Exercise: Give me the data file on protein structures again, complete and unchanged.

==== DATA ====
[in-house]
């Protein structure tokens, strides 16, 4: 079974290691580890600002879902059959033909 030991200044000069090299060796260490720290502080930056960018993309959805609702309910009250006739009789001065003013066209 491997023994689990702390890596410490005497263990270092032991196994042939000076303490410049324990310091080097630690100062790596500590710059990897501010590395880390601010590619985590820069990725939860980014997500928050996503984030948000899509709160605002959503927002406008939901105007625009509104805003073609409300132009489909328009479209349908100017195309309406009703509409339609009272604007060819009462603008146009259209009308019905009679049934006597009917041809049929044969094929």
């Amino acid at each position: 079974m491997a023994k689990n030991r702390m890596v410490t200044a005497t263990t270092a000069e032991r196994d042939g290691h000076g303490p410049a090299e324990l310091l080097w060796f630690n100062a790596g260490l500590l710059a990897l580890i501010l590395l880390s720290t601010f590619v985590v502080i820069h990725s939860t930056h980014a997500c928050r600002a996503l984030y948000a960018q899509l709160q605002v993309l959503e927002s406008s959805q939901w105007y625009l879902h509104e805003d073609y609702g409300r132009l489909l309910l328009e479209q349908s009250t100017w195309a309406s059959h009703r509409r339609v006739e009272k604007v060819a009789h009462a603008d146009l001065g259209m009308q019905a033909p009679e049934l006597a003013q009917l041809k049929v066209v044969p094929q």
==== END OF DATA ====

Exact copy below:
[in-house]
């Protein structure tokens, strides 16, 4: 079974290691580890600002879902059959033909 030991200044000069090299060796260490720290502080930056960018993309959805609702309910009250006739009789001065003013066209 491997023994689990702390890596410490005497263990270092032991196994042939000076303490410049324990310091080097630690100062790596500590710059990897501010590395880390601010590619985590820069990725939860980014997500928050996503984030948000899509709160605002959503927002406008939901105007625009509104805003073609409300132009489909328009479209349908100017195309309406009703509409339609009272604007060819009462603008146009259209009308019905009679049934006597009917041809049929044969094929």
């Amino acid at each position: 079974m491997a023994k689990n030991r702390m890596v410490t200044a005497t263990t270092a000069e032991r196994d042939g290691h000076g303490p410049a090299e324990l310091l080097w060796f630690n100062a790596g260490l500590l710059a990897l580890i501010l590395l880390s720290t601010f590619v985590v502080i820069h990725s939860t930056h980014a997500c928050r600002a996503l984030y948000a960018q899509l709160q605002v993309l959503e927002s406008s959805q939901w105007y625009l879902h509104e805003d073609y609702g409300r132009l489909l309910l328009e479209q349908s009250t100017w195309a309406s059959h009703r509409r339609v006739e009272k604007v060819a009789h009462a603008d146009l001065g259209m009308q019905a033909p009679e049934l006597a003013q009917l041809k049929v066209v044969p094929q």